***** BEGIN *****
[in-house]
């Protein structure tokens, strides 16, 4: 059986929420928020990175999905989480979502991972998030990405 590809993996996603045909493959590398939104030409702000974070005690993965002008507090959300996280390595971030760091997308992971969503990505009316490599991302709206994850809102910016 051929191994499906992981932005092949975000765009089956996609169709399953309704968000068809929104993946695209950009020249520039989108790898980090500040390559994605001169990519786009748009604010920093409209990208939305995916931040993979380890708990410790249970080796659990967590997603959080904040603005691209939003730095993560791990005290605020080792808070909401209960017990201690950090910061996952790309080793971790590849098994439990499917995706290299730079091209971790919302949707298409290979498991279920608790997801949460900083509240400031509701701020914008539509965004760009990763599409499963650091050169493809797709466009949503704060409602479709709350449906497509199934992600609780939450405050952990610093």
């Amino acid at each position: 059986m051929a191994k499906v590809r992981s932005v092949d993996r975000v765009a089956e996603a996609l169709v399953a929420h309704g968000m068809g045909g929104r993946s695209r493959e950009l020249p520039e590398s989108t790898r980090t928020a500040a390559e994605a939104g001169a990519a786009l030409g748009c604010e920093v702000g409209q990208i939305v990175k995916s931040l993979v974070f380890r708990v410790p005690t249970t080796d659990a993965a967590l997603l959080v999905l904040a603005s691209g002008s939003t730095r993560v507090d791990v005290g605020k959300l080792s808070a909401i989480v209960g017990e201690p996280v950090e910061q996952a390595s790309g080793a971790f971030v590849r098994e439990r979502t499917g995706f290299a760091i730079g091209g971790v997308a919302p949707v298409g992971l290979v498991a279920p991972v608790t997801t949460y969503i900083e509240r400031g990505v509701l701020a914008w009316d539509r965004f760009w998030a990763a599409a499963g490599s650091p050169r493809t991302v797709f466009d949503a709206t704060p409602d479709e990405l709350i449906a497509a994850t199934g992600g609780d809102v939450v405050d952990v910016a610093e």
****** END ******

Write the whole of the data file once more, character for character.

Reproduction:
[in-house]
């Protein structure tokens, strides 16, 4: 059986929420928020990175999905989480979502991972998030990405 590809993996996603045909493959590398939104030409702000974070005690993965002008507090959300996280390595971030760091997308992971969503990505009316490599991302709206994850809102910016 051929191994499906992981932005092949975000765009089956996609169709399953309704968000068809929104993946695209950009020249520039989108790898980090500040390559994605001169990519786009748009604010920093409209990208939305995916931040993979380890708990410790249970080796659990967590997603959080904040603005691209939003730095993560791990005290605020080792808070909401209960017990201690950090910061996952790309080793971790590849098994439990499917995706290299730079091209971790919302949707298409290979498991279920608790997801949460900083509240400031509701701020914008539509965004760009990763599409499963650091050169493809797709466009949503704060409602479709709350449906497509199934992600609780939450405050952990610093």
């Amino acid at each position: 059986m051929a191994k499906v590809r992981s932005v092949d993996r975000v765009a089956e996603a996609l169709v399953a929420h309704g968000m068809g045909g929104r993946s695209r493959e950009l020249p520039e590398s989108t790898r980090t928020a500040a390559e994605a939104g001169a990519a786009l030409g748009c604010e920093v702000g409209q990208i939305v990175k995916s931040l993979v974070f380890r708990v410790p005690t249970t080796d659990a993965a967590l997603l959080v999905l904040a603005s691209g002008s939003t730095r993560v507090d791990v005290g605020k959300l080792s808070a909401i989480v209960g017990e201690p996280v950090e910061q996952a390595s790309g080793a971790f971030v590849r098994e439990r979502t499917g995706f290299a760091i730079g091209g971790v997308a919302p949707v298409g992971l290979v498991a279920p991972v608790t997801t949460y969503i900083e509240r400031g990505v509701l701020a914008w009316d539509r965004f760009w998030a990763a599409a499963g490599s650091p050169r493809t991302v797709f466009d949503a709206t704060p409602d479709e990405l709350i449906a497509a994850t199934g992600g609780d809102v939450v405050d952990v910016a610093e």